You're lifting a good bit of weight, don't get discouraged! Most women don't go into the gym conscientiously trying to bench x-number of pounds. If that's your goal, great, but it will take time to achieve. Keep a journal and keep progressing. It's easy to fall into a rut and keep lifting the same weights, but you have to make an effort to challenge yourself if you really want to see your strength improve.

And I agree with some of the other ladies that bodyweight training (with some dumbells thrown is) is the way to go. You'll drastically see your strength improve if you start doing things like dips and pushups and pullups. I was amazed at the results I got from that in so short a time.

And I also agree that isolation exercises won't strengthen you the same way dynamic, functional exercises are. Trying doing lunges with a bicep curl, rows from a squat position. Try experimenting with the bosu to give yourself some core work. Anything that isolates a muscle will strength that one specific muscle in that one specific way. The more movement you can incorporate into your routines the more strength you'll gain (overall) and the better calorie burn you'll get.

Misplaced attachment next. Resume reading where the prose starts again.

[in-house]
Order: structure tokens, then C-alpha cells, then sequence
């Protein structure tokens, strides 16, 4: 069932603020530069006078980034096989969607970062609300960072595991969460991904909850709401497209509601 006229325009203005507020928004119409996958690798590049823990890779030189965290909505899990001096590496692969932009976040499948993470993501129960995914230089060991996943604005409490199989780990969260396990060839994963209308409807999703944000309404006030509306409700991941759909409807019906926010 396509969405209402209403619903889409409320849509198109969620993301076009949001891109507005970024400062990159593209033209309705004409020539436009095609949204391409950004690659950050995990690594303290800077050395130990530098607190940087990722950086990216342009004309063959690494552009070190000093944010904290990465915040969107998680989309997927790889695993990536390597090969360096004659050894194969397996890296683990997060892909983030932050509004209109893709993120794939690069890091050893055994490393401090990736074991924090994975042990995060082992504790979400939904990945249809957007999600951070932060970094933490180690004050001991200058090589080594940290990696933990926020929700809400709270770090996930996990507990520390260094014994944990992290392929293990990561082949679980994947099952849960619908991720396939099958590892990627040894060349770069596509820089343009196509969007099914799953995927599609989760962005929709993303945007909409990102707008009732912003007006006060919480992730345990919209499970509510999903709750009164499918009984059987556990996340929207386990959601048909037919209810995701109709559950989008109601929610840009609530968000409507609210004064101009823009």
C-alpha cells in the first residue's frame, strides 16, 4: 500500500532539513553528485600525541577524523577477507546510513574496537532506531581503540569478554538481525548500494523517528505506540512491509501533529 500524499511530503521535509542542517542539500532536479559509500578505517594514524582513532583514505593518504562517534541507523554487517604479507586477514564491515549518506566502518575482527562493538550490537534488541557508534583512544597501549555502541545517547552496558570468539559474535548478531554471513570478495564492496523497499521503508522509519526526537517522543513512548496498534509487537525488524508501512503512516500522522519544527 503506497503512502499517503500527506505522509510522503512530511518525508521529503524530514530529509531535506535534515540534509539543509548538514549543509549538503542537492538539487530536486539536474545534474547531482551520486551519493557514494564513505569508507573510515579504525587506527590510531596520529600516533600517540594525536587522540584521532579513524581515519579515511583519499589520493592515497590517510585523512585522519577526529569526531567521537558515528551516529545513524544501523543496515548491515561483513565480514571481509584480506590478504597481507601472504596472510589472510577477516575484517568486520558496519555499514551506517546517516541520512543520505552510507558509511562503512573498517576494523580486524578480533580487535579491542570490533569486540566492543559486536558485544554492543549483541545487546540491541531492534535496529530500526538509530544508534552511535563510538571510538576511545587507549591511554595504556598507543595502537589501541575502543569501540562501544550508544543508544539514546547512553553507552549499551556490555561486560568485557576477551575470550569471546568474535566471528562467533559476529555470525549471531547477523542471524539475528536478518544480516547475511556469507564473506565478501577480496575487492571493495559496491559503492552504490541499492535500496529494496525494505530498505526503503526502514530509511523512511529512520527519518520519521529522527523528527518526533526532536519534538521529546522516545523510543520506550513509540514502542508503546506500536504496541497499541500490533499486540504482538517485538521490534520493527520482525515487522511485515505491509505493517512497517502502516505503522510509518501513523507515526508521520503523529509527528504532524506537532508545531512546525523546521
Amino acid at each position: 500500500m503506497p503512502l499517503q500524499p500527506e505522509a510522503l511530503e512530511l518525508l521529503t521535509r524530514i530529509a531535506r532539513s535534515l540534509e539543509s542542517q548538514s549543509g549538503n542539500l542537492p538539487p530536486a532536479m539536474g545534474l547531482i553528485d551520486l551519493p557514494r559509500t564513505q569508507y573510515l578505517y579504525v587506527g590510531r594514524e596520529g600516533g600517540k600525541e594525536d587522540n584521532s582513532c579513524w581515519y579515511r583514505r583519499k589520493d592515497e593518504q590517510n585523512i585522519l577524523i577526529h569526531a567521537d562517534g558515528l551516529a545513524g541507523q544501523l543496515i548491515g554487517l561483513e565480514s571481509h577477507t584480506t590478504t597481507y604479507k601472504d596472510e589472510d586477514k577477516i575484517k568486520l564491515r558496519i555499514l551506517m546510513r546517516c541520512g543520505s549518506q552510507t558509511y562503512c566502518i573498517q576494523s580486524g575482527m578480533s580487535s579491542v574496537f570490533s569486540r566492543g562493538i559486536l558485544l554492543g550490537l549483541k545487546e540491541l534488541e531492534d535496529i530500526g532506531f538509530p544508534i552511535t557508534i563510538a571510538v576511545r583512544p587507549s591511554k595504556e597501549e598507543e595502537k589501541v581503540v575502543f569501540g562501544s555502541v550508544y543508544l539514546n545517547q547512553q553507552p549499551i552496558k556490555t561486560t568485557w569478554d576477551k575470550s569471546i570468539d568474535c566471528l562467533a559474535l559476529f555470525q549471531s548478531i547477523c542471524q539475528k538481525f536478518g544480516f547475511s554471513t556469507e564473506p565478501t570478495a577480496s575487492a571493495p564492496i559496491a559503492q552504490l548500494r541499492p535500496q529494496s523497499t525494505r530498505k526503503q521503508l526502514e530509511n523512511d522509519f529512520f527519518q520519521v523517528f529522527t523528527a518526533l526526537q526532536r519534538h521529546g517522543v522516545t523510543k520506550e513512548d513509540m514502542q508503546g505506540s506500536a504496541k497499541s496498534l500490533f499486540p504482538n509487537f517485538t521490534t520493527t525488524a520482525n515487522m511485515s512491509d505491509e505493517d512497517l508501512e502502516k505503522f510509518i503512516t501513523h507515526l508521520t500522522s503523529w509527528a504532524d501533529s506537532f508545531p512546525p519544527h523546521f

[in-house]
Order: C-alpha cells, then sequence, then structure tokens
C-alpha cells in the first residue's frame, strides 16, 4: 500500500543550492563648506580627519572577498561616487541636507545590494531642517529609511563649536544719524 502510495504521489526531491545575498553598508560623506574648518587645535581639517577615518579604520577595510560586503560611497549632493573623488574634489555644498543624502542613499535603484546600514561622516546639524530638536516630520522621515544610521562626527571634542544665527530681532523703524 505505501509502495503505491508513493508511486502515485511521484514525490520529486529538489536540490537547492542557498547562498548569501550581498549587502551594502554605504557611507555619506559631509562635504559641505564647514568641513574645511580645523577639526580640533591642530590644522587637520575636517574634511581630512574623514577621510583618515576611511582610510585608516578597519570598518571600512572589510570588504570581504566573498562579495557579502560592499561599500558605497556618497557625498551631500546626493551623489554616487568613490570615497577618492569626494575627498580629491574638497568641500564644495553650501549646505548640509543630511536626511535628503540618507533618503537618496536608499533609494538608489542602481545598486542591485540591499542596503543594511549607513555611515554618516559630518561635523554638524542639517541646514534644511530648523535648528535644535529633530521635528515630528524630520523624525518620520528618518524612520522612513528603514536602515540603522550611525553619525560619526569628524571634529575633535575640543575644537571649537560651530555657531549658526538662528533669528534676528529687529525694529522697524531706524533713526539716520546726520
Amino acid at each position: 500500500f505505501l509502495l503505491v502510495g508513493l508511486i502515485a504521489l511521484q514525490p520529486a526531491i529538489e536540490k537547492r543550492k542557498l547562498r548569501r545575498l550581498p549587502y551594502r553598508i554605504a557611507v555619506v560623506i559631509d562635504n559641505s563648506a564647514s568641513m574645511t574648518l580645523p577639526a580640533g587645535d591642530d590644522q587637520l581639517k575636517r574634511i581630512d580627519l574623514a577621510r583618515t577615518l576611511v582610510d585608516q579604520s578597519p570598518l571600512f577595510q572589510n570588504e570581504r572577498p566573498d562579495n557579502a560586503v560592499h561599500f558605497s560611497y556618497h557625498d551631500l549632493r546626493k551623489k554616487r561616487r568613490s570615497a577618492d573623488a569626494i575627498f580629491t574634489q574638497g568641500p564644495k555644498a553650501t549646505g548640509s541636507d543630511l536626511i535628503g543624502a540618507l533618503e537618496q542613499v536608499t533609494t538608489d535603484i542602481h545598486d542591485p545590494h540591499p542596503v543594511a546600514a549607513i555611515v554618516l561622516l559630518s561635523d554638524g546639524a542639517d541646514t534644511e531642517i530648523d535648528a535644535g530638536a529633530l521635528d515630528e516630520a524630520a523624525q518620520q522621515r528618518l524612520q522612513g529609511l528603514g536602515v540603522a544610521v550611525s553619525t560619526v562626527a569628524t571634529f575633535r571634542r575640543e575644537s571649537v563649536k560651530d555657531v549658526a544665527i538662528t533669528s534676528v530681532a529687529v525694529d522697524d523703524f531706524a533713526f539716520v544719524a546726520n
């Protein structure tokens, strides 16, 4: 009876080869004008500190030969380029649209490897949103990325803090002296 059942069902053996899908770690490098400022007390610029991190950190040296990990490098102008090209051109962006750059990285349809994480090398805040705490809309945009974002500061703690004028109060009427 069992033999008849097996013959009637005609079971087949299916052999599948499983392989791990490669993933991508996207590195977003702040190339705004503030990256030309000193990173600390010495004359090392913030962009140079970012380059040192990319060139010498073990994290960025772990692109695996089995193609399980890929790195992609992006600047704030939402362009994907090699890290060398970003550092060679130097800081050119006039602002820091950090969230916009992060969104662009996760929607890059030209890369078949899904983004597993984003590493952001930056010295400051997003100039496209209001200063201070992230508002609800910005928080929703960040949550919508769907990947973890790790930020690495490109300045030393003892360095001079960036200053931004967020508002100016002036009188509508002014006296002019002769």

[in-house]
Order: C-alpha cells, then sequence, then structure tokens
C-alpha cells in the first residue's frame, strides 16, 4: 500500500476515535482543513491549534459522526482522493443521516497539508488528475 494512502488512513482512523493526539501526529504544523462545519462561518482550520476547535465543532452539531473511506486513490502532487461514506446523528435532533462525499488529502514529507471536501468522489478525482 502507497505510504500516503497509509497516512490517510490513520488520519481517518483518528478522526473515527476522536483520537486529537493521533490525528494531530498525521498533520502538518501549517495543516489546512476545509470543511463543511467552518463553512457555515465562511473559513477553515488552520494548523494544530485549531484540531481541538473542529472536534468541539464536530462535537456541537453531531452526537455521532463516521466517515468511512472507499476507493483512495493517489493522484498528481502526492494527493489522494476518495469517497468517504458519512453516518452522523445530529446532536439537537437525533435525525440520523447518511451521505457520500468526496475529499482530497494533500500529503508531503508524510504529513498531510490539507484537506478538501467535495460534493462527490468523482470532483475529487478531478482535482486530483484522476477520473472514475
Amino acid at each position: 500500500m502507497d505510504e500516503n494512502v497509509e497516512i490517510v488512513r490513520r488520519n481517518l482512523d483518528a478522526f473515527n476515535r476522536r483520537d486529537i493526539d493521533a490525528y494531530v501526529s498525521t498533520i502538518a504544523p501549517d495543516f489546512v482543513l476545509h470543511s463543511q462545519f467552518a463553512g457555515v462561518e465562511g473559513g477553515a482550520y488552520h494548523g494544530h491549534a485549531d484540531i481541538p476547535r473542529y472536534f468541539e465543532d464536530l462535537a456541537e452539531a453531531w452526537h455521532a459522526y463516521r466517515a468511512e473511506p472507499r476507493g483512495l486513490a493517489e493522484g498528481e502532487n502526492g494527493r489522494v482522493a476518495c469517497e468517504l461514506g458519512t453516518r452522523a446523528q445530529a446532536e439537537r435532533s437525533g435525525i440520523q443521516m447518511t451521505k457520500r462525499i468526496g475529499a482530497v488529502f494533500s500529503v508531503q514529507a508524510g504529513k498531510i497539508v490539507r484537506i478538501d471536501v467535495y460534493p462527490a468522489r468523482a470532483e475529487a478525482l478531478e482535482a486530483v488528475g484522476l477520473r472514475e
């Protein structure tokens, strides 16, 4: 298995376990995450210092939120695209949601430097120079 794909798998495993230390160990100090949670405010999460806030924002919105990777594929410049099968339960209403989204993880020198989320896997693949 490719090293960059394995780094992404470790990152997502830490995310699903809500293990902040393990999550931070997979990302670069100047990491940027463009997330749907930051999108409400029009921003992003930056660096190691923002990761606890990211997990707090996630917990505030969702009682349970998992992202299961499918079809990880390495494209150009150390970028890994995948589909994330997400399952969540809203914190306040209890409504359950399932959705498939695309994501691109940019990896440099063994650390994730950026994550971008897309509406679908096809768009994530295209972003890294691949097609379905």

bronzeager
12-05-2010, 01:01 AM
OK, followup question (if anyone is still reading this). One reason I lift the "numbered" weights instead of just doing body weight is because I like to see my progress that way. But why are pushups so much easier than bench presses? If I can do 20 pushups and my arms are holding up a large part of my own body weight, why can I only lift a tiny fraction of my body weight in presses with weights or the machine?

rockstar87
12-05-2010, 03:11 AM
The nice thing about body weight training (whether on it's own or combined with the type of training you're doing) is that it's functional training. That's how you see results faster and that's how you maximize your calorie burn. Isolated movements work one specific muscle (like a bench press) where as pushups would work your shoulders, your back, your biceps and your core. It's a more all-over exercise. Even if you incorporated some combined isolated movements (like a squat and a row or lunges and bicep curls) you'd probably see faster results.